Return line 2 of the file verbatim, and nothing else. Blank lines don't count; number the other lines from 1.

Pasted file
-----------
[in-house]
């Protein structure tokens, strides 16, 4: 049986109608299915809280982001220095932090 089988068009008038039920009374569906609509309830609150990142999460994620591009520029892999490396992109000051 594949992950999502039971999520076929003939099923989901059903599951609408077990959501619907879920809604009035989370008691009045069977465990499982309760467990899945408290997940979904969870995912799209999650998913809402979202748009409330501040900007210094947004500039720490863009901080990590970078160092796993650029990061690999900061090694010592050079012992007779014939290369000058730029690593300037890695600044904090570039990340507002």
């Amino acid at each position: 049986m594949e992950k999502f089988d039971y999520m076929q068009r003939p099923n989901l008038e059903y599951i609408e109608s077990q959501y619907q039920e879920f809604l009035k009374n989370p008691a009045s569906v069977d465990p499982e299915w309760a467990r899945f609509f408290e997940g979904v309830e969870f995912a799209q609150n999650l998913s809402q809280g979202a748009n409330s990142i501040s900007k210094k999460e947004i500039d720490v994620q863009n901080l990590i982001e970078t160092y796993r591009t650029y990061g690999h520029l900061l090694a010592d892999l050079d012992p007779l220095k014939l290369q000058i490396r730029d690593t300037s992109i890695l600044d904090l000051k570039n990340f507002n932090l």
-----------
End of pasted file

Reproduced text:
């Protein structure tokens, strides 16, 4: 049986109608299915809280982001220095932090 089988068009008038039920009374569906609509309830609150990142999460994620591009520029892999490396992109000051 594949992950999502039971999520076929003939099923989901059903599951609408077990959501619907879920809604009035989370008691009045069977465990499982309760467990899945408290997940979904969870995912799209999650998913809402979202748009409330501040900007210094947004500039720490863009901080990590970078160092796993650029990061690999900061090694010592050079012992007779014939290369000058730029690593300037890695600044904090570039990340507002």